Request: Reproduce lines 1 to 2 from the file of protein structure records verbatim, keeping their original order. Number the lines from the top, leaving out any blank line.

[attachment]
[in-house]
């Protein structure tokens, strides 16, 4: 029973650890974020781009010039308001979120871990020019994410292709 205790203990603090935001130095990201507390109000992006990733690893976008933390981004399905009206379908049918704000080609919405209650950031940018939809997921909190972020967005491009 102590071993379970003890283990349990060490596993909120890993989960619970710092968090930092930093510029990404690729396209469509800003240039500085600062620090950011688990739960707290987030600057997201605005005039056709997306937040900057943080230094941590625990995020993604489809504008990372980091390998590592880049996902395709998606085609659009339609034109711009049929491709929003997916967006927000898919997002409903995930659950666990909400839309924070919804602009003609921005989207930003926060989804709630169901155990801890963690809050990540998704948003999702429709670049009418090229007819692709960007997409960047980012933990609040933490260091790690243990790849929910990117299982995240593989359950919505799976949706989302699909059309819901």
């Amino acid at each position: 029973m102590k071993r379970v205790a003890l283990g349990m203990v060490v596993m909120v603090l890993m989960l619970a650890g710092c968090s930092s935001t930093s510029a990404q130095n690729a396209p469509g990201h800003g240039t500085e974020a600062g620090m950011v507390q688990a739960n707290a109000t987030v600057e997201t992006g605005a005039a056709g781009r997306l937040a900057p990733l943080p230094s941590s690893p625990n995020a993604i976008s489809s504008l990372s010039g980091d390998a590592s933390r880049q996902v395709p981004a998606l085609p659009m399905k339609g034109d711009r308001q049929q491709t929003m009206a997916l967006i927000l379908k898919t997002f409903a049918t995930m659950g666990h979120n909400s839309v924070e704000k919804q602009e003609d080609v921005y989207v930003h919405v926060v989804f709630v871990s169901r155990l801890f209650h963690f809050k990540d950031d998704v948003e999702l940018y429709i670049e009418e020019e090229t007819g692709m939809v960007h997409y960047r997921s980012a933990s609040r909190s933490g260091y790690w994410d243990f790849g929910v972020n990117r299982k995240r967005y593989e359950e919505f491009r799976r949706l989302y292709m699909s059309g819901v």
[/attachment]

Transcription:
[in-house]
């Protein structure tokens, strides 16, 4: 029973650890974020781009010039308001979120871990020019994410292709 205790203990603090935001130095990201507390109000992006990733690893976008933390981004399905009206379908049918704000080609919405209650950031940018939809997921909190972020967005491009 102590071993379970003890283990349990060490596993909120890993989960619970710092968090930092930093510029990404690729396209469509800003240039500085600062620090950011688990739960707290987030600057997201605005005039056709997306937040900057943080230094941590625990995020993604489809504008990372980091390998590592880049996902395709998606085609659009339609034109711009049929491709929003997916967006927000898919997002409903995930659950666990909400839309924070919804602009003609921005989207930003926060989804709630169901155990801890963690809050990540998704948003999702429709670049009418090229007819692709960007997409960047980012933990609040933490260091790690243990790849929910990117299982995240593989359950919505799976949706989302699909059309819901």